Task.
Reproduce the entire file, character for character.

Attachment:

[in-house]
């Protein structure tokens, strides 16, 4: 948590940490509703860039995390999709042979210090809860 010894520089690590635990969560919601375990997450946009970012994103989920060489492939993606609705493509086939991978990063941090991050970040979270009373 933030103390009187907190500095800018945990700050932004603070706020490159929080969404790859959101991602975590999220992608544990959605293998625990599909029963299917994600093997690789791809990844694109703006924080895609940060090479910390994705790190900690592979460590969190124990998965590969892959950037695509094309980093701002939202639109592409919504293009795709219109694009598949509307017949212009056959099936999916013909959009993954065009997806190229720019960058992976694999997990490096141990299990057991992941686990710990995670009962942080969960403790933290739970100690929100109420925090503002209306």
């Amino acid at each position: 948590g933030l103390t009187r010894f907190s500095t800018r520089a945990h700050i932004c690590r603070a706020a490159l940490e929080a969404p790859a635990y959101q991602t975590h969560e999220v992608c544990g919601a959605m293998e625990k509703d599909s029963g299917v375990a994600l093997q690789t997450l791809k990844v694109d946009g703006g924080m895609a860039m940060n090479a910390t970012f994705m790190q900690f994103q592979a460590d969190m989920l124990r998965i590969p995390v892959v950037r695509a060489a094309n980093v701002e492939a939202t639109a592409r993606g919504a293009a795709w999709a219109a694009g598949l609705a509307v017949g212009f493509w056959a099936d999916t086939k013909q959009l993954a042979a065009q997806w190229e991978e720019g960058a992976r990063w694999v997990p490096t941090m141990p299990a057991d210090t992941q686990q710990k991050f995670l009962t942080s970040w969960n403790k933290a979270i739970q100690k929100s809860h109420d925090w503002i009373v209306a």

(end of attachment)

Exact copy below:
[in-house]
């Protein structure tokens, strides 16, 4: 948590940490509703860039995390999709042979210090809860 010894520089690590635990969560919601375990997450946009970012994103989920060489492939993606609705493509086939991978990063941090991050970040979270009373 933030103390009187907190500095800018945990700050932004603070706020490159929080969404790859959101991602975590999220992608544990959605293998625990599909029963299917994600093997690789791809990844694109703006924080895609940060090479910390994705790190900690592979460590969190124990998965590969892959950037695509094309980093701002939202639109592409919504293009795709219109694009598949509307017949212009056959099936999916013909959009993954065009997806190229720019960058992976694999997990490096141990299990057991992941686990710990995670009962942080969960403790933290739970100690929100109420925090503002209306």
């Amino acid at each position: 948590g933030l103390t009187r010894f907190s500095t800018r520089a945990h700050i932004c690590r603070a706020a490159l940490e929080a969404p790859a635990y959101q991602t975590h969560e999220v992608c544990g919601a959605m293998e625990k509703d599909s029963g299917v375990a994600l093997q690789t997450l791809k990844v694109d946009g703006g924080m895609a860039m940060n090479a910390t970012f994705m790190q900690f994103q592979a460590d969190m989920l124990r998965i590969p995390v892959v950037r695509a060489a094309n980093v701002e492939a939202t639109a592409r993606g919504a293009a795709w999709a219109a694009g598949l609705a509307v017949g212009f493509w056959a099936d999916t086939k013909q959009l993954a042979a065009q997806w190229e991978e720019g960058a992976r990063w694999v997990p490096t941090m141990p299990a057991d210090t992941q686990q710990k991050f995670l009962t942080s970040w969960n403790k933290a979270i739970q100690k929100s809860h109420d925090w503002i009373v209306a």